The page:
Fairley's another X-factor player with a great deal to consider. It's doubtful that he'll slip out of the top 10 because his skill as a pass-rushing tackle is so valuable, but there are red flags about everything from his dirty play on the field, to his conditioning, to his status as a "one-year wonder." The Titans are used to getting results out of mercurial tackles with their own agendas (hello, Mr. Haynesworth); perhaps Fairley can out-produce whatever headaches he provides.
Needs along the offensive line are obvious, but don't forget what happened to Dallas pass coverage last year. Mike Jenkins(notes) fell into a bottomless pit of bad coverage last year, and Terence Newman(notes) may be a salary casualty. Some say that Amukamara's skills translate better to safety, but they may be underselling his tremendous speed in man coverage and underrated ability to turn and run with fast receivers.
If Jones lasts this long after his amazing combine performance (and that's a big if), the Redskins would be nuts to pass on a player with his ability and determination. He blew away the field in Lucas Oil Stadium with a broken foot, and played through the 2010 season with a broken hand. On a team with too many "me-first" guys and a franchise that has lost its way for the better part of a decade, Jones would be the perfect addition — on and off the field.
One thing needed in every Wade Phillips defense is that pure, knife-edge, dominant pass-rusher off the edge. In San Diego, it was Shawne Merriman(notes). In Dallas, DeMarcus Ware(notes). Mario Williams(notes) led the Texans with 8.5 sacks in an injury-plagued season, and Phillips has already said that he sees no huge role change for Williams, but another feature of Phillips' defenses is the complementary pass rusher. So, whether Williams or Smith would be playing the role of Shaun Phillips(notes) or Anthony Spencer(notes), the word is out on Smith — he's a dynamite pass disruptor with better hand moves than most in this class, and a rare sense of how to slip into line gaps. With Williams and Smith at the line, Houston's horrible secondary might not be hung out to dry so often.
The quarterback need is obvious, and word that the Vikings are working Jake Locker certainly points to that. But there are rumblings along that defensive line that's been so stout for a number of years. The Williams wall is getting old, and Jared Allen(notes) fell off in production. Ray Edwards(notes) will be the future star of the Vikings' front four, and Jordan would be the perfect bookend, because he's dynamic off the edge, but can also disrupt inside.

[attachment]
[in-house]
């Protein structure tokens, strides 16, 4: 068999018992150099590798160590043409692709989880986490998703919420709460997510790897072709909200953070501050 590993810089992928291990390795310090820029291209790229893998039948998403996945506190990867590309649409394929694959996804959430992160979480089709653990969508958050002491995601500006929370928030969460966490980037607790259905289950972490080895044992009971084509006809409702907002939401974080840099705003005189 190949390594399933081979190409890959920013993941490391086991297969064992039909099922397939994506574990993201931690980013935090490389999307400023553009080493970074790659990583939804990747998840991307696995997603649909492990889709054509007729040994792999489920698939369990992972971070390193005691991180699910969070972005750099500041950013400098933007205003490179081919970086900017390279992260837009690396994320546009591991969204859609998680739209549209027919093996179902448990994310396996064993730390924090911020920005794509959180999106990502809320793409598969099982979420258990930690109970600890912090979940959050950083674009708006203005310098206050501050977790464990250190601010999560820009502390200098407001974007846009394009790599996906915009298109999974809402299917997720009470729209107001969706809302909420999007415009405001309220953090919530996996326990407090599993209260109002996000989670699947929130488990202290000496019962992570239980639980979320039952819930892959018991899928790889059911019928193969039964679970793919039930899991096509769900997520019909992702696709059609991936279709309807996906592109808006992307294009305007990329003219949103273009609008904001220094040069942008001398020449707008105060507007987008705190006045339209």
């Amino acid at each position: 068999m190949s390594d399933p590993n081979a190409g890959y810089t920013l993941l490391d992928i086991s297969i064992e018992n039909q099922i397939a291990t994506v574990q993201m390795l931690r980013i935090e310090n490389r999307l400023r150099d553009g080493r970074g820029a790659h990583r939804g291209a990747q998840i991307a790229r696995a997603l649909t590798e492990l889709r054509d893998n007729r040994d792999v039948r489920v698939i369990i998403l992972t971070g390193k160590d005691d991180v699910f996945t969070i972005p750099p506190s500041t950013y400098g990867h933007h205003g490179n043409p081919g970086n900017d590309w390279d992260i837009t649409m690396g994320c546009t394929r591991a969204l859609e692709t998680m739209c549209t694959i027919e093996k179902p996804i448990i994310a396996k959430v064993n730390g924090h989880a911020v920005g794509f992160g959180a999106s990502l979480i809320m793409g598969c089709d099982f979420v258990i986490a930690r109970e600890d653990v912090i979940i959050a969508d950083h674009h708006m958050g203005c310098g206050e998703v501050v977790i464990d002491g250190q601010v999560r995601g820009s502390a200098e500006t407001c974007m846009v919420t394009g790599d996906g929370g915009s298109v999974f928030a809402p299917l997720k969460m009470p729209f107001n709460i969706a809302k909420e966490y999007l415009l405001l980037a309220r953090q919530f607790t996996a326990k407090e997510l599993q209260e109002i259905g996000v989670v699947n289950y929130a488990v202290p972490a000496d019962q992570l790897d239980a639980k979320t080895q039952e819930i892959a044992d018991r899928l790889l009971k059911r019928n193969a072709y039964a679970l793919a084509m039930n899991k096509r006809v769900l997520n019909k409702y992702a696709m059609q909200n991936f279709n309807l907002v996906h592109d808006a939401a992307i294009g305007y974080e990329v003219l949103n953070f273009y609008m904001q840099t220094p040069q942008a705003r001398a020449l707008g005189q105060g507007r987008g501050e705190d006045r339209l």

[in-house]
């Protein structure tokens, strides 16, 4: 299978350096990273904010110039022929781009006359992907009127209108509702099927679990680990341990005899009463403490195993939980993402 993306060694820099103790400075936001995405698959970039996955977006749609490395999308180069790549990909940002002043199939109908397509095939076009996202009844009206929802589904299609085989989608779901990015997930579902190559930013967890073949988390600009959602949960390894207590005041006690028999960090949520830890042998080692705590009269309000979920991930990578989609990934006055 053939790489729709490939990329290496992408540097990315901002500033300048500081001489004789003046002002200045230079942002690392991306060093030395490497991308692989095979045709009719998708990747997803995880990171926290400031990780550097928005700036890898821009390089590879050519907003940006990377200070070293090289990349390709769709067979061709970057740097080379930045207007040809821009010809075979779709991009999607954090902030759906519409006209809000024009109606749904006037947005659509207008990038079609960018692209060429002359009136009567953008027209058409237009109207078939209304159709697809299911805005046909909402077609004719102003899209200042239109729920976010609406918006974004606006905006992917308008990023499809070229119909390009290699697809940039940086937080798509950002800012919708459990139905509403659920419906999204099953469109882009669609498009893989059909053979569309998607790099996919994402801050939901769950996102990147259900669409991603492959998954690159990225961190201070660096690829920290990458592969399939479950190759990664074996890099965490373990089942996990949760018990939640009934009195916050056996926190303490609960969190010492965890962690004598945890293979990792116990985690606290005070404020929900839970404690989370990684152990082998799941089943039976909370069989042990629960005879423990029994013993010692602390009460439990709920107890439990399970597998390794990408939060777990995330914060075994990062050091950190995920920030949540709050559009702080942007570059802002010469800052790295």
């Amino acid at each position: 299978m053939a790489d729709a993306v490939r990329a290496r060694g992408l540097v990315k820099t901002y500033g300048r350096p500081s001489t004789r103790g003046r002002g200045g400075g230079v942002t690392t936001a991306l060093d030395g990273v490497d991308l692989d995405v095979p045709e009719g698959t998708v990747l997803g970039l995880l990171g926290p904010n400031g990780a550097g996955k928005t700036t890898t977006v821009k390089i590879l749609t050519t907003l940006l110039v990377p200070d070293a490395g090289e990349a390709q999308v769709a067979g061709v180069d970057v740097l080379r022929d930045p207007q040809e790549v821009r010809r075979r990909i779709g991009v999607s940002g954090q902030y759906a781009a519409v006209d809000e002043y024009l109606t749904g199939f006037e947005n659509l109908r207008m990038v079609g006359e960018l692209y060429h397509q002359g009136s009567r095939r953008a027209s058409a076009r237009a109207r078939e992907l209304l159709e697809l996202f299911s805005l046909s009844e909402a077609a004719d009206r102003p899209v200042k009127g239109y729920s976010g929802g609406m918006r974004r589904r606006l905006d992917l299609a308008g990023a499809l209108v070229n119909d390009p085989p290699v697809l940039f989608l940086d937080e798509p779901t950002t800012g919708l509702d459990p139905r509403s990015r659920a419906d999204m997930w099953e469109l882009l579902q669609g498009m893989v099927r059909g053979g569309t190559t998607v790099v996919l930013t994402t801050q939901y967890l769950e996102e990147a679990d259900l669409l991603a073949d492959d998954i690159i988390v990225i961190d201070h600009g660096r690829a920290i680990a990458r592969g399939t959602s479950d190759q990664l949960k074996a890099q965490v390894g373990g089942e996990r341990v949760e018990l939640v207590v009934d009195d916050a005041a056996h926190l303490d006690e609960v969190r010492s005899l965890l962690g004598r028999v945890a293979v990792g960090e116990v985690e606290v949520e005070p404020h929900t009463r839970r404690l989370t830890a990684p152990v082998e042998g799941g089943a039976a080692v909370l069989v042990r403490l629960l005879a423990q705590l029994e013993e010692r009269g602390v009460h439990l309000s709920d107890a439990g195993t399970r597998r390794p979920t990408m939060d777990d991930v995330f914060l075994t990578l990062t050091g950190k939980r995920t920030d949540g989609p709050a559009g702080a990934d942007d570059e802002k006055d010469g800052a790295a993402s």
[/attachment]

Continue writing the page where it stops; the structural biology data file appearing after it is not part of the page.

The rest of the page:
The Lions are closer to contention than at any time since Matt Millen set the entire franchise ablaze, but there are still issues under a much savvier front office. One of the first points of order is to get the kind of left tackle who can keep Matthew Stafford(notes) upright and (hopefully) healthy. Jeff Backus(notes) was a warrior through the lean years, but Castonzo would bring a serious boost to the Lions' patchwork offensive line in run and pass protection. Like most O-line prospects from Boston College, he's technically sound, very powerful, and enjoys knocking the snot out of defenders trying to attack his quarterback.
So, with Julio Jones taking himself out of reach of the team that most needed him with his unreal combine performance, where do the Rams turn? To a defense that could use some line depth despite Fred Robbins'(notes) miracle season and James Hall's(notes) continued production. When Rams head coach Steve Spagnuolo ran the New York Giants' defense, he did it with an ungodly rotation of linemen that included Michael Strahan and "should-have-been-Super-Bowl-XLII-MVP" Justin Tuck(notes). Quinn may drop to the Rams under the right circumstances after missing the entire 2010 season in the UNC agent scandal, and if there's one guy who would know how to maximize his talents, it's Spagnuolo.
Another bastion of constant quarterback need, but the 'Fins now have a more glaring concern. In a run-heavy offense, it really helps to have the kind of feature back who can play on all three downs, and that's exactly what Ingram is. He doesn't have blowaway speed, but a quick look at his game tape will show you that when it comes to gap sense, second-level burst, blocking, quick catches for key gains, and all the other little things that make great backs great, Ingram has those key points to a very high degree.
After spending millions of dollars and multiple high draft picks on guys like Quentin Groves(notes), Derrick Harvey(notes), and the too-late version of Aaron Kampman(notes), the Jags may be forced to go back to the well and pick up another toolsy, potentially dynamic defender with game tape that raises questions. Watt blew people away with his athleticism at the combine, and he's a real missile on the field, but he doesn't always play as fast as he looks, he's not always a sure tackler, and stringer tackles can re-direct him out of a play. On the bright side, he's a very smart and sure player with the versatility to star for a team that can't seem to decide, year to year, what kinds of fronts it wants to run.